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Easy Ways to Create a Committee Report Board Members Will Read

Board members of a homeowners’ association (HOA) assume a position that can be fast-paced and demanding, juggling many responsibilities at once. That’s why many rely on the support of association committees. Tasked with important duties, like financial planning, managing maintenance projects, and enforcing violations, some committees are obligated to communicate to the board in the form of a report. This report should be simple, concise, and clearly identify the subject being discussed. The decision-makers for the HOA, board members must be able to easily digest the information being presented. Read on to learn more about board reports and how to make them useful.

What’s a Board Report?

A formal communication tool from a committee to a board of directors, a board report entails an objective. Depending on the committee, the objectives may differ. While a landscaping committee may submit a report that details the progress of vetting new landscaping contractors, a budget committee might submit a financial report, and a social committee may submit a report requesting funds for an upcoming event.

Why Reports are Important to Board Members

Some board reports, such as an association’s meeting minutes, are legally binding and may be used in a court of law if legal issues arise. However, board and committee members should consider them important because they inform board members, help keep them united in decision-making, and spark discussion, questions, and enthusiasm for the association.

Ways to Create a Report Boards Will Read

When drafting a board report, you first want to identify your purpose—and stick with it throughout the document. Is it intended to simply inform the board or to ask for a decision? Committees often go through lengthy research before drafting a report, incorporating more information into the document than necessary. This makes it difficult to follow and muddles intentions. To ensure your report gets the attention it deserves, consider implementing these four practices:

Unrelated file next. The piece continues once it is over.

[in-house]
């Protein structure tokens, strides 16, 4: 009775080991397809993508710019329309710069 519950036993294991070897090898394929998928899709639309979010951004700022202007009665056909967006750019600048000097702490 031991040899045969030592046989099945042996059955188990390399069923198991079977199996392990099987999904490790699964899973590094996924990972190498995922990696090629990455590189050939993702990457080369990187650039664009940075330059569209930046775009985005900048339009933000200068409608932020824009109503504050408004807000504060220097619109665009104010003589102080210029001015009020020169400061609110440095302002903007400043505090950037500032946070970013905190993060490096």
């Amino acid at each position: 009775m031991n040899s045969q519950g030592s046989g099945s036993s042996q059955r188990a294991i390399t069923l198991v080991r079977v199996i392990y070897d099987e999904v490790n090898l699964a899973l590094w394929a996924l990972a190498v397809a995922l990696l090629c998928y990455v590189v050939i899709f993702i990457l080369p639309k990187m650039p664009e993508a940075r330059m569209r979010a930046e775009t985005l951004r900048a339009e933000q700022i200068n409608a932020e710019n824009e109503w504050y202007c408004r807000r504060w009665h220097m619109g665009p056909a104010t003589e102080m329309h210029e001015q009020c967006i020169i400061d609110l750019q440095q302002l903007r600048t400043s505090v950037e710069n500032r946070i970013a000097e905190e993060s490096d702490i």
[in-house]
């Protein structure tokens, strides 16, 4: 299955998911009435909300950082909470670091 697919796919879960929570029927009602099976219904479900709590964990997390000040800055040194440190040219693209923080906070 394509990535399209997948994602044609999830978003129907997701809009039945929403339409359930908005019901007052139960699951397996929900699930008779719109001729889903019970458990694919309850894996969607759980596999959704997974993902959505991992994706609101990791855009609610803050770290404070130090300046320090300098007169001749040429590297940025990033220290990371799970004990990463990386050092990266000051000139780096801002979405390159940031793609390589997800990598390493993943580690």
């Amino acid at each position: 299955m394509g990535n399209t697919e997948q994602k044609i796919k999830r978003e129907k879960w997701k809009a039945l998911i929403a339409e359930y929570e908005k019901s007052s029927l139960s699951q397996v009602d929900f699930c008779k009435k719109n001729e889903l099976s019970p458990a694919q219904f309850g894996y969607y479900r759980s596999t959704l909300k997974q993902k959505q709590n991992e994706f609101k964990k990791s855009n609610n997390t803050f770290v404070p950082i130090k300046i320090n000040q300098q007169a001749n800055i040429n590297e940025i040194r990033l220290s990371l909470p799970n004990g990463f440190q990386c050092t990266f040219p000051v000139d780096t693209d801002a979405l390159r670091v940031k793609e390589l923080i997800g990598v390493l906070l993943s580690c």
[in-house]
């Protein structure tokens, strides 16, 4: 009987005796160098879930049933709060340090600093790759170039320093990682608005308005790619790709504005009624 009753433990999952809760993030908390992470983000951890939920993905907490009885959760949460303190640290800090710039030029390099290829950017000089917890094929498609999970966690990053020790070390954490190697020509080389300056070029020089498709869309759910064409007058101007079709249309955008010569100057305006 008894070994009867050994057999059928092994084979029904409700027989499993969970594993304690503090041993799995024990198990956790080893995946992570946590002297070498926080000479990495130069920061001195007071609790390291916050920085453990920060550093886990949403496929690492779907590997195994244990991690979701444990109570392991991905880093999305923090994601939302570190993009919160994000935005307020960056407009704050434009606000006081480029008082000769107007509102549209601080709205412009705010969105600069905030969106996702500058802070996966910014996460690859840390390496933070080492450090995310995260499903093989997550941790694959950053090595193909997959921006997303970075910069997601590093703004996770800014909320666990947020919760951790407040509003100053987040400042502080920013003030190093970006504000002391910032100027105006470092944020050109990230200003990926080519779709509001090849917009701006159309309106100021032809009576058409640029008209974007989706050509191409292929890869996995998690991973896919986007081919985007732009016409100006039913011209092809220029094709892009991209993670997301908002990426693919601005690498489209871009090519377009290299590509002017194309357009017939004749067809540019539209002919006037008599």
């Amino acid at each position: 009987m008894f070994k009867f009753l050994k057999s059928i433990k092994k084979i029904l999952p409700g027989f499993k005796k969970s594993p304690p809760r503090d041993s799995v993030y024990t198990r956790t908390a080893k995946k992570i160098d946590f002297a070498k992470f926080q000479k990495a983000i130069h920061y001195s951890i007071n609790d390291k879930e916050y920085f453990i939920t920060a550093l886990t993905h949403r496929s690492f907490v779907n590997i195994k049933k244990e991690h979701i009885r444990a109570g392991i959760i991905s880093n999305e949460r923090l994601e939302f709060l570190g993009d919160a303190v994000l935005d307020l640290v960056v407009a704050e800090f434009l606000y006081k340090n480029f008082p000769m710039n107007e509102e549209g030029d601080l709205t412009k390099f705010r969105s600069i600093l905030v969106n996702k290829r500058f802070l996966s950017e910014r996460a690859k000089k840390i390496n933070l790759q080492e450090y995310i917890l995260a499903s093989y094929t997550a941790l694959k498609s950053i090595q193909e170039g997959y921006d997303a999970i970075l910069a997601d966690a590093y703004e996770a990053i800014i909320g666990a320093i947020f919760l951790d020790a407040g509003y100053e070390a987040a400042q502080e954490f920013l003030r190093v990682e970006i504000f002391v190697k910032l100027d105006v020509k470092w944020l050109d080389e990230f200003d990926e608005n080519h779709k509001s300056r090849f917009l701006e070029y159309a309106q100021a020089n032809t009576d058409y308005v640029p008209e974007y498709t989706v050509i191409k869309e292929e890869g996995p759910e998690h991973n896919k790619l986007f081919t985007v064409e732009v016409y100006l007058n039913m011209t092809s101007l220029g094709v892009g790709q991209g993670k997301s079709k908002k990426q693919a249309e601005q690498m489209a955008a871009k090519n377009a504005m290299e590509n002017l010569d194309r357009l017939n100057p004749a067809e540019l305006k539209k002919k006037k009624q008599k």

Make it quick and easy.

 A report that’s too long and hard to understand can restrict the board from coming to a conclusion on a decision or fully comprehending the status of a project. While you want to be thorough, you also want to keep board members engaged. To make your report a quick and easy read:

  • Keep it under four pages
  • Identify the purpose of the report (is it to inform or ask for a decision?) at the beginning 
  • Create an outline to simplify the flow of content
  • Write plainly and use simple language

Stay on topic.

It’s easy to lose track of the intended purpose of the report when you’re drafting it, especially if the topic or purpose is multifaceted. However, by making sure you have one main idea and sticking to it throughout the document, you’re more likely to win the board’s approval. Keep things streamlined by:

  • Stating your main point or topic at the beginning.
  • Clearly communicating your recommendations and the choices you’re proposing they make.
  • Concluding with your reasoning.

When the topic gets complex, such as a long-term development project, consider creating separate reports or sectioning out the data to what’s relevant for that given subject. You want to keep the message clear to avoid confusion.

Present your report.

When you present your report at a board meeting, it’s easier to guide board members to act and also allows you to read the room. By picking up on visual cues, you’ll know if your document is too lengthy or difficult to understand. Remedy the situation by sticking to a script, asking for feedback, and limiting the presentation to under three minutes.

Offer additional support.

You’re the subject matter expert. To ensure the board fully understands what you’re talking about, offer additional support. That might mean providing your contact information so board members can follow up with additional questions or hosting a separate meeting for those who’d like more information.

A Meeting Minutes Template

A valued report for all homeowners’ associations, meeting minutes are typically recorded by the board secretary. However, that person may assign someone else to record minutes. Download our "HOA Board Meeting Minutes Template" to keep minutes brief, concise, and objective.